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Misperception of aspect ratio in binocularly viewed surfaces

Hibbard, Paul B and Goutcher, Ross and O’Kane, Lisa M and Scarfe, Peter (2012) 'Misperception of aspect ratio in binocularly viewed surfaces.' Vision Research, 70. pp. 34-43. ISSN 0042-6989

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The horizontal-vertical illusion, in which the vertical dimension is overestimated relative to the horizontal direction, has been explained in terms of the statistical relationship between the lengths of lines in the world, and the lengths of their projections onto the retina (Howe & Purves, 2002). The current study shows that this illusion affects the apparent aspect ratio of shapes, and investigates how it interacts with binocular cues to surface slant. One way in which statistical information could give rise to the horizontal-vertical illusion would be through prior assumptions about the distribution of slant. This prior would then be expected to interact with retinal cues to slant. We determined the aspect ratio of stereoscopically viewed ellipses that appeared circular. We show that observers' judgements of aspect ratio were affected by surface slant, but that the largest image vertical:horizontal aspect ratio that was considered to be a surface with a circular profile was always found for surfaces close to fronto-parallel. This is not consistent with a Bayesian model in which the horizontal-vertical illusion arises from a non-uniform prior probability distribution for slant. Rather, we suggest that assumptions about the slant of surfaces affect apparent aspect ratio in a manner that is more heuristic, and partially dissociated from apparent slant. © 2012 Elsevier Ltd.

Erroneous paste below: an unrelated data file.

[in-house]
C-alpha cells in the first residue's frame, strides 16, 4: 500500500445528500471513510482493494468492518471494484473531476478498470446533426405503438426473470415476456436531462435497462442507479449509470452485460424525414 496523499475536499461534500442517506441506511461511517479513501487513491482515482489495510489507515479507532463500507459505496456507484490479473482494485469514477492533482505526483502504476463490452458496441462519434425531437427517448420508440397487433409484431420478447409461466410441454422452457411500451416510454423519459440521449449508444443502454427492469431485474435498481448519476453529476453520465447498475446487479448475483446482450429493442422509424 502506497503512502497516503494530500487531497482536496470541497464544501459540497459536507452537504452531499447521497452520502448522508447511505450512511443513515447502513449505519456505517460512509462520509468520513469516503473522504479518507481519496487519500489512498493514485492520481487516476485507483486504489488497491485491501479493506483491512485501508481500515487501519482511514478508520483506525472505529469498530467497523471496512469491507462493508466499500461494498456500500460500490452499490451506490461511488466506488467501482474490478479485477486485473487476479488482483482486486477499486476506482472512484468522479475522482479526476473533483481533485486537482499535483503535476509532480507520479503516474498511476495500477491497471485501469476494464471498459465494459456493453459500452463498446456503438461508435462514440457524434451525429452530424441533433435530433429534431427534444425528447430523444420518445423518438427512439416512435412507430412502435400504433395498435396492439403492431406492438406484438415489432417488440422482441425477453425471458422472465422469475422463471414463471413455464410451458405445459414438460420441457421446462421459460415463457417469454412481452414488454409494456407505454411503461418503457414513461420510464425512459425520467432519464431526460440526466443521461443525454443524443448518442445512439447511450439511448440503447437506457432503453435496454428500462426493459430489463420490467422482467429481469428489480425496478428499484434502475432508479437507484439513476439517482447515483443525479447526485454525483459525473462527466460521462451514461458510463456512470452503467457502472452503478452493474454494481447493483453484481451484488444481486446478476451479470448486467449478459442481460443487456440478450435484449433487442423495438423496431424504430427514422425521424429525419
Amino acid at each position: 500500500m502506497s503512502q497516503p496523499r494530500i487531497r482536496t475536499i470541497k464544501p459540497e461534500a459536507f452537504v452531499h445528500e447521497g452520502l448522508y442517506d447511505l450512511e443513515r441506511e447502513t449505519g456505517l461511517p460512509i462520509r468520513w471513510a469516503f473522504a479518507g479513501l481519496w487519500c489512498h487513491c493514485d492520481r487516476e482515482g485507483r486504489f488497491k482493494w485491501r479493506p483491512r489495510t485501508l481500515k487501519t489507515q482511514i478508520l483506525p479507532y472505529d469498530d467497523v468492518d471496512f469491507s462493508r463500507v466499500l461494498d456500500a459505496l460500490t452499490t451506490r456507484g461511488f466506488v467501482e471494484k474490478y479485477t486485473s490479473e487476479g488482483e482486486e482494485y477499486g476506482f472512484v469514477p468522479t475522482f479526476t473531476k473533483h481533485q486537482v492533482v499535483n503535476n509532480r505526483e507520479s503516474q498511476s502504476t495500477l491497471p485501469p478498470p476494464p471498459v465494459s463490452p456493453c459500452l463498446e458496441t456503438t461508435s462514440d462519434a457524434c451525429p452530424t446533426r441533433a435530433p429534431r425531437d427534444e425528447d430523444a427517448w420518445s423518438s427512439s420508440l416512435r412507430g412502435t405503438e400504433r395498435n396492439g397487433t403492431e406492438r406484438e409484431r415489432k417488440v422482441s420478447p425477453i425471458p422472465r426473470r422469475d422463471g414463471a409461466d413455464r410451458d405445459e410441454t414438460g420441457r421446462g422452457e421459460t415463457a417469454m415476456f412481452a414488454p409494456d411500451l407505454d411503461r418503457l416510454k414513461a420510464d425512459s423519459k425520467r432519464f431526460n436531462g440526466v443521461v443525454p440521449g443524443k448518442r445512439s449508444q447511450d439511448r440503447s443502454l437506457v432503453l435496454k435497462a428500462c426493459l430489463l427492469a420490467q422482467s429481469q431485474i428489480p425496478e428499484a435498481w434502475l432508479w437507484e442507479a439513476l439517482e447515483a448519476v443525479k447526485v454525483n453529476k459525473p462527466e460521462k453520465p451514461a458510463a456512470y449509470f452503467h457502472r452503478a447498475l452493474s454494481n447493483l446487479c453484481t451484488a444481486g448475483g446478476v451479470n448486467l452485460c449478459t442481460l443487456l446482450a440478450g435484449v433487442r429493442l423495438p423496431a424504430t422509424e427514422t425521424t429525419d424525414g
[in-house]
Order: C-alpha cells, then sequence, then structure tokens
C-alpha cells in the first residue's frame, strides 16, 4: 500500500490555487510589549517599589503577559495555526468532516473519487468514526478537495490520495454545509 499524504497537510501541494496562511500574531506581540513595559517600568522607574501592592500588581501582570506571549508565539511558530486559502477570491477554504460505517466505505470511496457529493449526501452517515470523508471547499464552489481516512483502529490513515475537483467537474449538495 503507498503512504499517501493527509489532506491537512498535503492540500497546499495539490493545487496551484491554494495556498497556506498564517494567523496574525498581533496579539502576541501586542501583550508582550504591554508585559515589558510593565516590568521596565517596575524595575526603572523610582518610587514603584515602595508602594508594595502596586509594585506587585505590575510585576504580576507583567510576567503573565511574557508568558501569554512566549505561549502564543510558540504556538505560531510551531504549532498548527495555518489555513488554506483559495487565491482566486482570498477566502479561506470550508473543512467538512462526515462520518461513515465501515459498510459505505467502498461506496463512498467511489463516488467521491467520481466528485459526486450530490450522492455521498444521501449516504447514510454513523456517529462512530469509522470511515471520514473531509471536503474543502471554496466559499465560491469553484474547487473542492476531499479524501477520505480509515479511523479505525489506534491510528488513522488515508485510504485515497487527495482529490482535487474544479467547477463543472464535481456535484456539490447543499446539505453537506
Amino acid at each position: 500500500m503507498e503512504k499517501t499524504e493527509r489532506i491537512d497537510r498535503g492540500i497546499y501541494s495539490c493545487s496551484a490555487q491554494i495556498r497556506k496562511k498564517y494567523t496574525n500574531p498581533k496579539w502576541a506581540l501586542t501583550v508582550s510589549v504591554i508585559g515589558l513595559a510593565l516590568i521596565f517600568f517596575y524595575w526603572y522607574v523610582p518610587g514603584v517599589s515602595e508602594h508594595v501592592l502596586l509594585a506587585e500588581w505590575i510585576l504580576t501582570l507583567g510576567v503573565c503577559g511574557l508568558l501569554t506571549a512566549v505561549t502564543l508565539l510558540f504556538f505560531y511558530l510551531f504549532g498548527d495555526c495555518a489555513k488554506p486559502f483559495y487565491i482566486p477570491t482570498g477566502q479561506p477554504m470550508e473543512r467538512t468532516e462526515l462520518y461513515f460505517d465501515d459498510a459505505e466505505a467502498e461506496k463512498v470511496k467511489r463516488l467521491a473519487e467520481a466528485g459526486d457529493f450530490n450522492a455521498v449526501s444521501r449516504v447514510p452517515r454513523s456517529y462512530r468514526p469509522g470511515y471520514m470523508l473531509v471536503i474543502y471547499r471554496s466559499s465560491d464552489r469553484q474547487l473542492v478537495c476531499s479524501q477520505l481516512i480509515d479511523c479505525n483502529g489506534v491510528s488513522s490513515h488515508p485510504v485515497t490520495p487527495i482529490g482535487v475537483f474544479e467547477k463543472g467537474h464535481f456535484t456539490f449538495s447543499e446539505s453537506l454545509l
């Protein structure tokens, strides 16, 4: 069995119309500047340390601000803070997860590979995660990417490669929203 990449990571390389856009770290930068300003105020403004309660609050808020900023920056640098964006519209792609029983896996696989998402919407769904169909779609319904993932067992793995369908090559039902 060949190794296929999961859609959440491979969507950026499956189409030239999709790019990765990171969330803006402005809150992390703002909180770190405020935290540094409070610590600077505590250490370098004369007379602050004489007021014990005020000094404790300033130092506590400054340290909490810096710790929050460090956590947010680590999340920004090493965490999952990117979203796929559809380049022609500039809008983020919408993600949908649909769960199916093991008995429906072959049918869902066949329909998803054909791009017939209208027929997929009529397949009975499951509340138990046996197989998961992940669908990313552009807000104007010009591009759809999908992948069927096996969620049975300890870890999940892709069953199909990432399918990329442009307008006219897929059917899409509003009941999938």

Item Type: Article
Uncontrolled Keywords: Horizontal-vertical illusion; Slant; Binocular disparity; Aspect ratio
Subjects: B Philosophy. Psychology. Religion > BF Psychology
Divisions: Faculty of Science and Health
Faculty of Science and Health > Psychology, Department of
SWORD Depositor: Elements
Depositing User: Elements
Date Deposited: 12 May 2014 10:21
Last Modified: 18 Aug 2022 13:04

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